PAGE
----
Comune di Niscemi

Niscemi skyline

Location of Niscemi in Italy

Coordinates: 37°09′N 14°23′E / 37.150°N 14.383°E / 37.150; 14.383Coordinates: 37°09′N 14°23′E / 37.150°N 14.383°E / 37.150; 14.383
Country Italy
Region Sicily
Province / Metropolitan city Caltanissetta
  Mayor Francesco La Rosa
  Total 96 km2 (37 sq mi)
Elevation 332 m (1,089 ft)
Population (December 30, 2013)
  Total 28,152
  Density 290/km2 (760/sq mi)
Demonym(s) Niscemesi
Time zone CET (UTC+1)
  Summer (DST) CEST (UTC+2)
Postal code 93015
Dialing code 0933
Patron saint Madonna Santissima del Bosco
Saint day May 21
Website Official website

Niscemi is a little town and comune in the province of Caltanissetta, Sicily, Italy. It has a population of 28,152.[1] It is located not far from Gela and Caltagirone and 90 km from Catania.


The name Niscemi is derived from the Arabic word نَشَم neshem or its singular form نَشَمَة neshemeh, this being the name of a particular type of tree.

World War II

During World War II, Niscemi was the location of Ponte Olivo Airfield, a military airfield used by the United States Twelfth Air Force during the Italian campaign. After the war the area was redeveloped and no evidence of the wartime airfield remains.

American military installation

US Navy Mobile User Objective System (MUOS) Earth Terminal Facility at NRTF Niscemi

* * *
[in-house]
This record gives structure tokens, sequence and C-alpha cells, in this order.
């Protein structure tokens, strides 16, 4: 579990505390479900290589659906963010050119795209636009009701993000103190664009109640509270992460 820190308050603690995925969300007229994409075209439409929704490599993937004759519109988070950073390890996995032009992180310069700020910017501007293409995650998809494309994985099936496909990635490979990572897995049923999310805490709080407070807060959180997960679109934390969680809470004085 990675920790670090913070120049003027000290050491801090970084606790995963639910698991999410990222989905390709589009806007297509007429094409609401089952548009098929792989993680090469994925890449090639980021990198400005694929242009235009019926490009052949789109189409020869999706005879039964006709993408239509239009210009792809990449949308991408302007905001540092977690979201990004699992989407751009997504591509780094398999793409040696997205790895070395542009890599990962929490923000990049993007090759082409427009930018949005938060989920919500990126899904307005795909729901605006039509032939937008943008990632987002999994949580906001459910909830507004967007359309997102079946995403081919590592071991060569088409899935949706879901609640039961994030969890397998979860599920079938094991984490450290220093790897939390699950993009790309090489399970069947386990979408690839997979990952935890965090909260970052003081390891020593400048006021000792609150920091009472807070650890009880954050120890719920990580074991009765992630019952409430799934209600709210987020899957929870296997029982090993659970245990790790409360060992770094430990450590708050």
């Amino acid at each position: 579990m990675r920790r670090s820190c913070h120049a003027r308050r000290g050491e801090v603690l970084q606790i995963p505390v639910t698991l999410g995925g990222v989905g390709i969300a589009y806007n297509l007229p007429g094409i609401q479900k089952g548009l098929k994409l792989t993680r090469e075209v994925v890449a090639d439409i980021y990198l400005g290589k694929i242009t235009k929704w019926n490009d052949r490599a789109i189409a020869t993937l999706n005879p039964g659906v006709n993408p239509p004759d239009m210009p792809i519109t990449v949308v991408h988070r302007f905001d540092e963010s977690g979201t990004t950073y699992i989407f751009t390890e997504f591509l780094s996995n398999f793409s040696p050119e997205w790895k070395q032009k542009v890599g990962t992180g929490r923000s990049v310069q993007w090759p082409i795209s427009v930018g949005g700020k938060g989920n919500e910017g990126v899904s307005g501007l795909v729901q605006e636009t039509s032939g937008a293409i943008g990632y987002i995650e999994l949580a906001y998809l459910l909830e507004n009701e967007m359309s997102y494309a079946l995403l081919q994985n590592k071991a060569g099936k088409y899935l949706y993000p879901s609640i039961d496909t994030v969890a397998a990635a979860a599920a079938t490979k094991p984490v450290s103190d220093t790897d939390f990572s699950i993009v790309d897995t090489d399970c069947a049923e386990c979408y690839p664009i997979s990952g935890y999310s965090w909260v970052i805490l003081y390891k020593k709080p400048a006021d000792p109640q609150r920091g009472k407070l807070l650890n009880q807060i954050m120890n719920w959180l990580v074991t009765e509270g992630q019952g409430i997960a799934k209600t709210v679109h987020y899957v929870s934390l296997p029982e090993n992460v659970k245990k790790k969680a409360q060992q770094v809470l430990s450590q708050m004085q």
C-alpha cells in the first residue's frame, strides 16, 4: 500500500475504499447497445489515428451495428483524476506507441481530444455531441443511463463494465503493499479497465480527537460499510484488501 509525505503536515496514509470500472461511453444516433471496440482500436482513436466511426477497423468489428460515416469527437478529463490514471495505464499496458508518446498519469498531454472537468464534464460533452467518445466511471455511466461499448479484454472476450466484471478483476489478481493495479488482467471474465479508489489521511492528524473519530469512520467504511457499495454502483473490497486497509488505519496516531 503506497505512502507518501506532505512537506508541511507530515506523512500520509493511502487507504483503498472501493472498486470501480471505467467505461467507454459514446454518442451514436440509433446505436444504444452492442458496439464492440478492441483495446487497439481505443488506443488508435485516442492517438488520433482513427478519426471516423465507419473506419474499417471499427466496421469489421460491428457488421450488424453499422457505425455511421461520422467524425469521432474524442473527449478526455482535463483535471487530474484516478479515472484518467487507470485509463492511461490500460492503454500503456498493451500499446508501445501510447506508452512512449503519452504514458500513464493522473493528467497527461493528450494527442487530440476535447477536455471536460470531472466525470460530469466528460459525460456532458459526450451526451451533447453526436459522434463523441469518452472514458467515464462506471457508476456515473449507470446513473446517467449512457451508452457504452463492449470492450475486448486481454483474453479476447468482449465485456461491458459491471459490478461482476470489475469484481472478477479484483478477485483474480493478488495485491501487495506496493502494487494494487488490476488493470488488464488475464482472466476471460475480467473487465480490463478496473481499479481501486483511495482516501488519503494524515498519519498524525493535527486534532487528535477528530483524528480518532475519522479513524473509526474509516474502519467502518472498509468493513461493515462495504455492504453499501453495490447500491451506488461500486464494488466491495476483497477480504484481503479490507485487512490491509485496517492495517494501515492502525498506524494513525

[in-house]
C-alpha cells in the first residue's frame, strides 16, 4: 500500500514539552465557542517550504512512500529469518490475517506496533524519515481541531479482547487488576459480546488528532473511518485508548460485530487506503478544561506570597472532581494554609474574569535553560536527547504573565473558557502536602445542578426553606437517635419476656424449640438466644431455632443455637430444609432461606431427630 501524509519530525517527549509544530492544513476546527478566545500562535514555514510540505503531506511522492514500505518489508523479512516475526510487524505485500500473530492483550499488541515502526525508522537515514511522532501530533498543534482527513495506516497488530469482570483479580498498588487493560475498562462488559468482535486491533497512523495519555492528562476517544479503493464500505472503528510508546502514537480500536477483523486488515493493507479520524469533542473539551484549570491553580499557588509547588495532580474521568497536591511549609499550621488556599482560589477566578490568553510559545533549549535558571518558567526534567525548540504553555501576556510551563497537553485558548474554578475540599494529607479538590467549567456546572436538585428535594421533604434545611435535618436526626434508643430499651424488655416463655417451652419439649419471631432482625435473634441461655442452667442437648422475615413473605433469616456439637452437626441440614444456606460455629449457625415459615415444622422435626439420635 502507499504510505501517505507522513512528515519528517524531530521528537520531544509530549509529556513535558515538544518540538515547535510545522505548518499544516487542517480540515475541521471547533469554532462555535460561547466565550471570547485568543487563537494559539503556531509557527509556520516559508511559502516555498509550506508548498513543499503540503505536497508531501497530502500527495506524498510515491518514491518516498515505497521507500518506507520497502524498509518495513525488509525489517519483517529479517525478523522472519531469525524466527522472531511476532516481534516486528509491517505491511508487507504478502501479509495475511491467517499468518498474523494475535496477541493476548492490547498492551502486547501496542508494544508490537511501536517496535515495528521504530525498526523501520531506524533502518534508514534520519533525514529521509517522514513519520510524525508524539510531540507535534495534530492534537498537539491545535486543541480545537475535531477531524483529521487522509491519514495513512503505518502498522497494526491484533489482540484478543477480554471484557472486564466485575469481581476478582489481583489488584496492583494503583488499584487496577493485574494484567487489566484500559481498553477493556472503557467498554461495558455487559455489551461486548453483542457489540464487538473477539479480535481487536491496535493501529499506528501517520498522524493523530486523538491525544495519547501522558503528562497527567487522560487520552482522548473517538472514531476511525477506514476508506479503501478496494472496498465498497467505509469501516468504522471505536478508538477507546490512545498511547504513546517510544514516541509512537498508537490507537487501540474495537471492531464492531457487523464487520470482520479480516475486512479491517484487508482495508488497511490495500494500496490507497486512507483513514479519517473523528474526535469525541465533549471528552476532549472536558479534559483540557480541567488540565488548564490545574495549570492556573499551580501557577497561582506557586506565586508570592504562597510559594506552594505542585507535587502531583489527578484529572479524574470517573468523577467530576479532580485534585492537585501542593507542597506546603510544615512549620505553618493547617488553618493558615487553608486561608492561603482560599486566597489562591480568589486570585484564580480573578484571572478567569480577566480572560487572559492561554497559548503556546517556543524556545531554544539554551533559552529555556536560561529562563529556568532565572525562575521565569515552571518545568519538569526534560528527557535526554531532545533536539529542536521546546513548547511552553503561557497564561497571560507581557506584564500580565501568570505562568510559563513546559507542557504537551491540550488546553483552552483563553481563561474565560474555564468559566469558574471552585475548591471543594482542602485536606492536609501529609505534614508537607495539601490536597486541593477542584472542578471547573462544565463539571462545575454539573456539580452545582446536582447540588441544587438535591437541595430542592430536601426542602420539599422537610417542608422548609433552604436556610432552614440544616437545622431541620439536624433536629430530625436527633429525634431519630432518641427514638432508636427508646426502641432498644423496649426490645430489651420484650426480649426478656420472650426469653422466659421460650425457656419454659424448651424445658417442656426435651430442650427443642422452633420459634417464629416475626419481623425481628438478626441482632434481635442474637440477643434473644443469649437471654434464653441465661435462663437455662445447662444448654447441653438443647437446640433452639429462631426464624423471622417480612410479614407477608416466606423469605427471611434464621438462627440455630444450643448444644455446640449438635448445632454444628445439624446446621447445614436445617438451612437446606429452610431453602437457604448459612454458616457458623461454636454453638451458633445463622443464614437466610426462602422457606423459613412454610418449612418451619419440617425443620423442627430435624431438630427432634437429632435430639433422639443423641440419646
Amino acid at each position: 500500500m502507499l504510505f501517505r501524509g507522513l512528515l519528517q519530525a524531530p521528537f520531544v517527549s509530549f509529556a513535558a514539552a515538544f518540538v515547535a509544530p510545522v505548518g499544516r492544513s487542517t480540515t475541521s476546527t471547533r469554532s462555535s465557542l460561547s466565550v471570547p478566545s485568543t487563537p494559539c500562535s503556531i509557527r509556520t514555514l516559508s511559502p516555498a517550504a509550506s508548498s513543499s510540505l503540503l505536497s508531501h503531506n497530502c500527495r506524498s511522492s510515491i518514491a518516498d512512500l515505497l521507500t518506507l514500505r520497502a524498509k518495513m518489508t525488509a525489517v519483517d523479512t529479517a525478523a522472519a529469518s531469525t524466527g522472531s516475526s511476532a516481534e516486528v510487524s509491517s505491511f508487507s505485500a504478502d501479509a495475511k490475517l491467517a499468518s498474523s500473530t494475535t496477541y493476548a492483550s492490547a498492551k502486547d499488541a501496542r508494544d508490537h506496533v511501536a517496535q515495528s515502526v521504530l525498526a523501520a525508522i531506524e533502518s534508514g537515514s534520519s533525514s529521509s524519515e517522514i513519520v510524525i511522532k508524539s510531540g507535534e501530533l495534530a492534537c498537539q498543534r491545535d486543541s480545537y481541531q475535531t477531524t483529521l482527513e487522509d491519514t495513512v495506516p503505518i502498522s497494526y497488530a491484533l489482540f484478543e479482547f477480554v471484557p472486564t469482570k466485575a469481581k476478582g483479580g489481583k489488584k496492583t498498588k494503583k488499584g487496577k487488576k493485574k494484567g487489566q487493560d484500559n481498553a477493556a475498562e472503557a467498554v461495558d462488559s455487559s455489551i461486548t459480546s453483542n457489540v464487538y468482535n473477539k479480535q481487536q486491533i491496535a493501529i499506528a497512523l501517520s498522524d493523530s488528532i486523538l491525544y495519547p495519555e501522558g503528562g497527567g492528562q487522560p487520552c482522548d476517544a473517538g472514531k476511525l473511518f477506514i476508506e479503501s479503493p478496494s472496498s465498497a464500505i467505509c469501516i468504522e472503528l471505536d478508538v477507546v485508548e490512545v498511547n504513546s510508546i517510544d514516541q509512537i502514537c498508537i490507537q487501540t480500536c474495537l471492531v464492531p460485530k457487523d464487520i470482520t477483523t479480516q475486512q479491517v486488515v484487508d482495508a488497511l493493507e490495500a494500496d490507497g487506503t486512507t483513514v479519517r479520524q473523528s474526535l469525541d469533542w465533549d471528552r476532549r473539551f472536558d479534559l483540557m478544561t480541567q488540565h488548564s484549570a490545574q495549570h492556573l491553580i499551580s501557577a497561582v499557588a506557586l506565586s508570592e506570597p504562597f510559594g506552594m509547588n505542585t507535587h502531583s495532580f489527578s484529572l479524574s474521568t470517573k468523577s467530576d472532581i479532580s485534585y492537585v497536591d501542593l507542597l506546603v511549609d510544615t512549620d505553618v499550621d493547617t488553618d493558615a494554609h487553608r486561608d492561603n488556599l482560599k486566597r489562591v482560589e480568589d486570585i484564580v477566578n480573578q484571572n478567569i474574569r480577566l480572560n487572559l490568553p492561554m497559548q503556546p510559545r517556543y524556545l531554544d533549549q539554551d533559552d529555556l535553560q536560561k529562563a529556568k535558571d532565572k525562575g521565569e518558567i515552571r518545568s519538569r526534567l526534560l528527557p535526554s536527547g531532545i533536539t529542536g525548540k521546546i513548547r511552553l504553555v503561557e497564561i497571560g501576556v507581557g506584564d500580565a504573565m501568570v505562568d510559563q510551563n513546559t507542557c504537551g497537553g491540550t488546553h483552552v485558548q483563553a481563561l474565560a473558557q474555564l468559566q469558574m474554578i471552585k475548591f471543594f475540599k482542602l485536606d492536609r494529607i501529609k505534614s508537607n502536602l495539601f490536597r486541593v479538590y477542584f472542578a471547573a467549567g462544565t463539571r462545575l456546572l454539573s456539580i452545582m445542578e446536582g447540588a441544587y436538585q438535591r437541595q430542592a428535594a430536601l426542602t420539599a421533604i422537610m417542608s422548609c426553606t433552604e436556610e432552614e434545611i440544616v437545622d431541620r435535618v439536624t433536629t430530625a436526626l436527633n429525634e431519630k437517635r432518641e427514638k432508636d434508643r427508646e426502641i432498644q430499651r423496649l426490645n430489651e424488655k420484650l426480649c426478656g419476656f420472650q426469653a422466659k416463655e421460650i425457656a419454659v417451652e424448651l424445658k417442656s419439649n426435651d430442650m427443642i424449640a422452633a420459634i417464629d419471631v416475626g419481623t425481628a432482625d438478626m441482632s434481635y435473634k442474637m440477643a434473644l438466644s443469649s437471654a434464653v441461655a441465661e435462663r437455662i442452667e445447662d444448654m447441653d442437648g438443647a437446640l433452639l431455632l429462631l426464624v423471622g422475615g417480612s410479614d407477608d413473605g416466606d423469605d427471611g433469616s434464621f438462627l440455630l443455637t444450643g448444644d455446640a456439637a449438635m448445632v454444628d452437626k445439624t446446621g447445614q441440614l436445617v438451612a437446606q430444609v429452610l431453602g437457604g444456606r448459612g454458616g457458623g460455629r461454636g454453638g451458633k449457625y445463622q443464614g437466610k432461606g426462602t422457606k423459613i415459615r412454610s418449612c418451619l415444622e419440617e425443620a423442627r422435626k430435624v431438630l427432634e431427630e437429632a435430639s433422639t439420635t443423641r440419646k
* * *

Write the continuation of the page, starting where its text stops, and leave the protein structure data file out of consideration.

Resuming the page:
Today, there is a military radio station for naval communication, U.S. Naval Radio Transmitter Facility (NRTF) Niscemi. Its tallest antenna is a guyed mast, 252 metres (827 ft) high, situated at 37°7'32"N 14°26'11"E.

The United States Navy installation is the focus of ongoing protest by locally based activist groups, who oppose it and demand its removal on grounds of health (danger from electromagnetic radiation), environmental damage and opposition to the use of armed drones in the Middle East, allegedly guided from this base.[2] Allegations of armed drones being operated from this base has never been verified however, as the newly installed MUOS[3] was intended as an upgrade to legacy communication equipment, and is not intended to communicate with unmanned flying drones. Niscemi inhabitants say the Berlusconi government did not consult them before granting the US the use of the location.


  1. Istat Data - Population of Niscemi until December 30, 2013
  2. Nadeau, Barbie Latza (April 28, 2015). "The Tiny Italian Town Killing the U.S. Navy's Surveillance Plans". The Daily Beast. Retrieved August 5, 2016.
  3. "Navy Satellite Programs" (PDF). Space and Naval Warfare Systems Command. August 2014. Retrieved 5 August 2016.


 This article incorporates public domain material from the Air Force Historical Research Agency website

See also

This article is issued from Wikipedia - version of the 8/5/2016. The text is available under the Creative Commons Attribution/Share Alike but additional terms may apply for the media files.